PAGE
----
July 29, 2020

In recent weeks the U.S. Department of Justice (DOJ) and Securities and Exchange Commission (SEC) issued new guidance applicable to corporate anti-corruption compliance programs. Unfortunately, this guidance manifests a continued use by the government of ambiguous and broad language, and serves mostly to emphasize yet again the broad discretion claimed by those in charge of enforcing the Foreign Corrupt Practices Act (FCPA) and the government’s reluctance to draw clear boundaries around its interpretations of the relevant statutory language.  

Under current federal law and sentencing guidelines, a company can be held criminally liable for the misdeeds of any employee, no matter what lengths the company has gone to in order to prevent those misdeeds; however, prosecuting and sentencing are to give some consideration to the organization’s overall level of culpability in assessing penalties.  Criminal liability under the FCPA per violation is as high as $25 million for a public company and $2 million for a private company, and it’s a rare circumstance when a rogue employee engages in a single bribery violation.  Thus, the amount of discretion left to DOJ and SEC prosecutors is tremendous, with unelected and largely unaccountable officials making decisions worth hundreds of millions of dollars in some cases —a circumstance that has drawn considerable criticism toward those enforcing the FCPA. 

The DOJ and SEC have attempted to respond to this criticism by issuing guidance as to how this extraordinary discretion is to be exercised by the relevant officials.  Unfortunately, this guidance does more to preserve than to limit that exercise of discretion.

 On June 1, the DOJ issued an update to its “Evaluation of Corporate Compliance Programs” guidance document, which describes what DOJ prosecutors are to consider when assessing companies’ compliance programs, issuing charging letters, and entering into case settlements. Since its original publication in 2017, the guidance document has been advertised as a resource for corporations and small businesses alike when building and revising their compliance programs. This updated guidance again stresses that all DOJ decisions are to be determined on an individualized, case-by-case basis; however, in noting that a company’s “size, industry, geographic footprint, [and] regulatory landscape” and many other factors are to be taken into account by prosecutors, the guidance does nothing to actually limit what factors are and are not relevant, and so does more to justify than to limit the discretion of DOJ prosecutors.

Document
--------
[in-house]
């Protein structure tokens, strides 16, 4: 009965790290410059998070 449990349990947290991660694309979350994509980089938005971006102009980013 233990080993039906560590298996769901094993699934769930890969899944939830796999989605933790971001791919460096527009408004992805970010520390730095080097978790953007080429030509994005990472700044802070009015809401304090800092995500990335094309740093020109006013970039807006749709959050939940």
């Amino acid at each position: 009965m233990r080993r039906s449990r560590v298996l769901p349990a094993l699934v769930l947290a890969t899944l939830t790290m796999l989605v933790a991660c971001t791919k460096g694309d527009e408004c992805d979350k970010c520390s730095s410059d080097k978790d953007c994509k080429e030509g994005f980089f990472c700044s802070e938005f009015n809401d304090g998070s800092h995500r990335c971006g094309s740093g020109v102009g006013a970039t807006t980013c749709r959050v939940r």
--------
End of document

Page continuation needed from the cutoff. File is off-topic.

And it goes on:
A key theme of the DOJ continues to be emphasized in the updated guidance, which is that a company’s commitment to compliance will not be judged simply by looking at the text of a policy statement or set of company procedures.  Both the DOJ and the SEC are aware that too many companies feel they have met their compliance burden simply by adopting some lofty terms to be posted on the company’s website.  Instead, the regulators continue to stress that FCPA compliance measures are to be judged by the extent to which senior company management is manifestly committed to compliance, and whether the operations of the company manifest that commitment on a day-to-day basis. 

Following the DOJ’s updated compliance program guidance, on July 3, the DOJ and the SEC published the updated “Resource Guide to the U.S. Foreign Corrupt Practices Act, Second Edition” (the “Resource Guide”). This Resource Guide, the first edition of which was originally released in 2012, provides additional detail regarding these agencies’ interpretation of key requirements of the FCPA. 

Revisions to the Resource Guide include updated discussions on gifts, successor liability, third party due diligence and payments, and case resolutions, and includes some new topics covering issues such as the investigating and reporting of potential violations, remediation of misconduct, and compliance best practices.  The updated Resource Guide does continue to provide some helpful insight into the regulators’ expansive interpretations of the statutory standards that they are called to enforce and of their broad discretion in applying those standards.  Ultimately, though, this updated Resource Guide is again replete with broad interpretations and ill-defined recommendations that seem more designed to engender discomfort rather than certainly for those companies whose operations in foreign countries raise FCPA compliance challenges.

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